Peterson, Alfred W. “Share Your Books.” North Pacific Union Gleaner, July 10, 1945.
Quirante, L. L. “A Word of Appreciation.” Far Eastern Division, April 1, 1950.
D. L. Millam, “Schools of Academic Grade in the Visayas,” Far Eastern Division Outlook, September 1930, 5.↩
M. J. Kintanar, “The Progress and Success attained by the East Visayan Mission in 1929,” Far Eastern Division Outlook, September 1, 1930, 2.↩
Seventh-day Adventist Encyclopedia (1996), s.v. “East Visayan Academy.”↩
Pastor Ruben Moralde, former CPUC executive secretary, and Pastor Violeto Bocala, former CPUC and SSD president, interview by author, March 22, 2022, the AAC.↩
J. L. Cummins, “Christian Education,” Far Eastern Division Outlook, December 1933, 2, 10.↩
“Filipino Workers,” Far Eastern Division Outlook, April 1945, 2.↩
R. S. Llaguno, “The East Visayan Mission General Meeting,” Far Eastern Division Outlook, July 1, 1948, 4.↩
M. E. Loewen, “Building Operations,” Far Eastern Division Outlook, November 1948, 4-5.↩
W. P. Bradley, “Philippine Missionaries Safe,” Far Eastern Division Outlook, April 1945, 2.↩
Alfred W. Peterson, “Share Your Books,” North Pacific Union Gleaner, July 10, 1945, 1.↩
G. R. Fattic, “Special Attention Young People,” Central Union Reaper, July 3, 1945, 1.↩
M. E. Loewen, “Building Operations,” Far Eastern Division Outlook, November 1948, 4-5.↩
L. L. Quirante, “A Word of Appreciation,” Far Eastern Division, April 1, 1950, 3.↩
D. M. Hechanova, Jr., Report of the Principal of EVA, Minutes of the 5th Meeting of the South Philippine Union Mission Biennial Session, February 23, 1953, 75-76.↩
Central Philippine Union Mission Executive Committee Minutes number-76-254, October 26, 1976 (CPUC Archive).↩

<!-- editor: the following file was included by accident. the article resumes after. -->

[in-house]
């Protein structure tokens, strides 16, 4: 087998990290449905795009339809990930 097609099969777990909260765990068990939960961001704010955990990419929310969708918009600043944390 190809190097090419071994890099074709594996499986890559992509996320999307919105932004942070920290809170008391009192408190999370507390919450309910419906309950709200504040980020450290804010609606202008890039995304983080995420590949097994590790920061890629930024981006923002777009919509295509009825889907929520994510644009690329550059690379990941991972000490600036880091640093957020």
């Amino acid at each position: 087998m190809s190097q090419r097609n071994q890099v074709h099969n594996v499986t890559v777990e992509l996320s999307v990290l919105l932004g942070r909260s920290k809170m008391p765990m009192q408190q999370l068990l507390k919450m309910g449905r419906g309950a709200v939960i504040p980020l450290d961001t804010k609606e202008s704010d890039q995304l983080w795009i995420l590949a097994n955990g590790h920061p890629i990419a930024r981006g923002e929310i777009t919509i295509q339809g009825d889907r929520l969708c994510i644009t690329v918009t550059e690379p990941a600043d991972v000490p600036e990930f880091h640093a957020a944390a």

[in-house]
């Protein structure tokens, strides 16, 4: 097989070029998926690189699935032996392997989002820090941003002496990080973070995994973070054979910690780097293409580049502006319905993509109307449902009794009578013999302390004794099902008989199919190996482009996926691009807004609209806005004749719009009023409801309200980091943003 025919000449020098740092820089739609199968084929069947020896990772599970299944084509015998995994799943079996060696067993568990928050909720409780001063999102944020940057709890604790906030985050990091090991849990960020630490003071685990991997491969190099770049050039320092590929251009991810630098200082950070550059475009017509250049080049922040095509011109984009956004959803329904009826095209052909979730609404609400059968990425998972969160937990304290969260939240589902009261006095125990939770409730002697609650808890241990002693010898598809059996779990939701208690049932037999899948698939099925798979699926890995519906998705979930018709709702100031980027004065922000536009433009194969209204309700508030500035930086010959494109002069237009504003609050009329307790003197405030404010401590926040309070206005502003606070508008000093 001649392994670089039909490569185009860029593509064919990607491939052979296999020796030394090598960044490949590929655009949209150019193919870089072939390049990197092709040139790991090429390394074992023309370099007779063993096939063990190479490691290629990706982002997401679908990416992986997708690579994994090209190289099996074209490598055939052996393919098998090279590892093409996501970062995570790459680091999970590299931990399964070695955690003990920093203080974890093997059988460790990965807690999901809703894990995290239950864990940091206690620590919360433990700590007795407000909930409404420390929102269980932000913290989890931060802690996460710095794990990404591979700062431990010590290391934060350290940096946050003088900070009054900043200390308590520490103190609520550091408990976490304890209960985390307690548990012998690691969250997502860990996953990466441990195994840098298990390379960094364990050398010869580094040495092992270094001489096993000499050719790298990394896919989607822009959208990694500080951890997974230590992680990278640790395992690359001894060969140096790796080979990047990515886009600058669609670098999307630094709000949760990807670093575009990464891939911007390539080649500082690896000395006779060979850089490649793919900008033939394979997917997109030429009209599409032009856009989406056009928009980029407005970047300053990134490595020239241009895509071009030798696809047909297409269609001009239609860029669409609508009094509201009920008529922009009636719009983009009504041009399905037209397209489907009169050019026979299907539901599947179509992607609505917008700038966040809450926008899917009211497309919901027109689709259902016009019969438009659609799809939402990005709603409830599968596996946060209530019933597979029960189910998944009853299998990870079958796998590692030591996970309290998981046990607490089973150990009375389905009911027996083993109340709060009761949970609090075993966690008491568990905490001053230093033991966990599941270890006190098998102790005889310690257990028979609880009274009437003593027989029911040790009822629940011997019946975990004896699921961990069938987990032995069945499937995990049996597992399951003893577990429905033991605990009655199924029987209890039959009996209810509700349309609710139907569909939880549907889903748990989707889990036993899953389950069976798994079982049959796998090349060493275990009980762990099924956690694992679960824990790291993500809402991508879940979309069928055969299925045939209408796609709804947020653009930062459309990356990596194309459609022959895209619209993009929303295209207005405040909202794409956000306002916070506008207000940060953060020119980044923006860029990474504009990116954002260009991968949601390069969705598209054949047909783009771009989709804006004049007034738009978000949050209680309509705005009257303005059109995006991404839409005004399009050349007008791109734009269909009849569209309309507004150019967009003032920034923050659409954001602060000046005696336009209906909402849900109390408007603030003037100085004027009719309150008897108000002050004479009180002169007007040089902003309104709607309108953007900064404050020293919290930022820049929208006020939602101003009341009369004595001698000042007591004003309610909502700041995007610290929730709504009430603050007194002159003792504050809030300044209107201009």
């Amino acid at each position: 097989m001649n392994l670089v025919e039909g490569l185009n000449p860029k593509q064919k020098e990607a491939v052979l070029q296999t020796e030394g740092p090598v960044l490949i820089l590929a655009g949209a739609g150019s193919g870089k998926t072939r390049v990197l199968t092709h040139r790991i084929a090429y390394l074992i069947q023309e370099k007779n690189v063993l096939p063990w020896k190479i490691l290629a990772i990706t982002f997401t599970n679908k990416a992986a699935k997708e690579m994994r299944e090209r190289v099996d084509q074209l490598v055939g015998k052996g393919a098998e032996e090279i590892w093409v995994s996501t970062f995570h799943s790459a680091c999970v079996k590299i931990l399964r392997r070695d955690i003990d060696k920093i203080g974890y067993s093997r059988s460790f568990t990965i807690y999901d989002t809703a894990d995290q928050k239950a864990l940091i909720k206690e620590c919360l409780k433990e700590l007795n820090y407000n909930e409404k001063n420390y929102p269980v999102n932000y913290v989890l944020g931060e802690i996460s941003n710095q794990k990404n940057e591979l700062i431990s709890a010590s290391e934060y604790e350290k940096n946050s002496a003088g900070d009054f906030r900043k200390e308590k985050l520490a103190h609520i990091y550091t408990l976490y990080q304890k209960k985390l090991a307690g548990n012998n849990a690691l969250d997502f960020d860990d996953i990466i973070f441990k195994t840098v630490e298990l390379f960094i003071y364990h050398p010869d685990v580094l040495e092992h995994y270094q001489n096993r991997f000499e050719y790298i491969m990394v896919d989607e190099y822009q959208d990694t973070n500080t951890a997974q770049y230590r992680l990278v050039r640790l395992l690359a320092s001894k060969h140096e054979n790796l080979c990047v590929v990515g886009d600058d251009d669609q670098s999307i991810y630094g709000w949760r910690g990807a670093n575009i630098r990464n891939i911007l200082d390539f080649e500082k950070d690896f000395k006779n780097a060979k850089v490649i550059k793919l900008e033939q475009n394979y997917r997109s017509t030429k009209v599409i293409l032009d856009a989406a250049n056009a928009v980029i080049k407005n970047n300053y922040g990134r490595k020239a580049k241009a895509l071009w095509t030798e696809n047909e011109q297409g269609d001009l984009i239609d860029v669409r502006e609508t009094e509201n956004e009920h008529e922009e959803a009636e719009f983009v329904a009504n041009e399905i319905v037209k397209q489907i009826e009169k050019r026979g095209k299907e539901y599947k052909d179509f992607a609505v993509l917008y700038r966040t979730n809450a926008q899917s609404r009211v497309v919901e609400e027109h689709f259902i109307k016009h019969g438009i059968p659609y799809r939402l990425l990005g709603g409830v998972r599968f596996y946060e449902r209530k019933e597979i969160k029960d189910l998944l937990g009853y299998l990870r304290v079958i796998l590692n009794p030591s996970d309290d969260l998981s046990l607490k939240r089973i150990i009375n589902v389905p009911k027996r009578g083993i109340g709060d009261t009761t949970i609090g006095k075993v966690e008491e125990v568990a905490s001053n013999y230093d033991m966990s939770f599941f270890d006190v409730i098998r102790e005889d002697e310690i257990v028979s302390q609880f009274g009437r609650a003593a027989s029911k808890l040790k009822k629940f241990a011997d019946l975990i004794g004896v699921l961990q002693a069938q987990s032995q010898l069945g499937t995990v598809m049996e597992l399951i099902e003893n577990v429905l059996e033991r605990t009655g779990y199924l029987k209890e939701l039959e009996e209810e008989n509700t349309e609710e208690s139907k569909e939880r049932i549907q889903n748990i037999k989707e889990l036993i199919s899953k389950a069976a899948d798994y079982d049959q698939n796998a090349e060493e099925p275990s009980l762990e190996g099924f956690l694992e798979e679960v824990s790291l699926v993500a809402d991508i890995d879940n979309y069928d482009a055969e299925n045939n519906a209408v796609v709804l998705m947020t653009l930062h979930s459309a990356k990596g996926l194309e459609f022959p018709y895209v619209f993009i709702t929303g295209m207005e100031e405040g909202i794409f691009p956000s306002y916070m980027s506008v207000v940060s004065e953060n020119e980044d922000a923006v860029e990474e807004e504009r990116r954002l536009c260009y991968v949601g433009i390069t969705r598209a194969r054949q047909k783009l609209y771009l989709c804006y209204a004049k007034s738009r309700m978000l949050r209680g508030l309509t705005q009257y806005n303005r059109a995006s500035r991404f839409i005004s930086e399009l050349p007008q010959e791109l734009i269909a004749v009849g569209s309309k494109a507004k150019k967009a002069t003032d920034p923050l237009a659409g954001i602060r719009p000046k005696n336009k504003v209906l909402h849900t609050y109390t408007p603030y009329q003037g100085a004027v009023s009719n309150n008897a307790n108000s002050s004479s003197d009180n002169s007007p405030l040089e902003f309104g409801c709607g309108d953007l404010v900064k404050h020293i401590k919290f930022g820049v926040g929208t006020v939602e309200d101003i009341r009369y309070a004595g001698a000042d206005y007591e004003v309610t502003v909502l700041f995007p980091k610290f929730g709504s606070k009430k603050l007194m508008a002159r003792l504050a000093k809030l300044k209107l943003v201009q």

Central Philippine Union Mission Executive Committee Minutes number 77-250, November 1, 1977 (CPUC Archive).↩
Central Philippine Union Mission Executive Committee Minute number 78-186, August 30, 1978 (CPUC Archive).↩
Central Philippine Union Mission Executive Committee Minutes number 77-177, August 11, 1977 (CPUC Archive).↩
Central Visayan Mission Minutes 89-194, October 2, 1989 (CPUC archive).↩
Minutes, EVA annual school board meeting number 91-03. January 14, 1991 (CPUC Archive).↩
Minutes EVA school board meeting number 90-49. (CPUC Archive).↩
Minutes EVA school board meeting number 2014-18, February 11, 2014. (AAC Archive).↩
Minutes EVA school board meeting number 2015-30. May 21, 2015 (AAC Archive).↩
Securities and Exchange Commission Cebu Extension office, Company Reg. No. CN201633016.↩
Minutes EVA school board meeting number 2014-59, August 1, 2014. (AAC Archive).↩
Department of Education Region VII, Central Visayas, Government Recognition No. 28, s. 2016, March 21, 2016. (AAC Archive).↩
Department of Education Region Region VII, Central Visayas, Government Recognition No. 46, s. 2016, October 25, 2016. (AAC Archive).↩
Department of Education Region Region VII, Central Visayas, Government Recognition No. 045 s. 2017, May 17, 2017. (AAC Archive).↩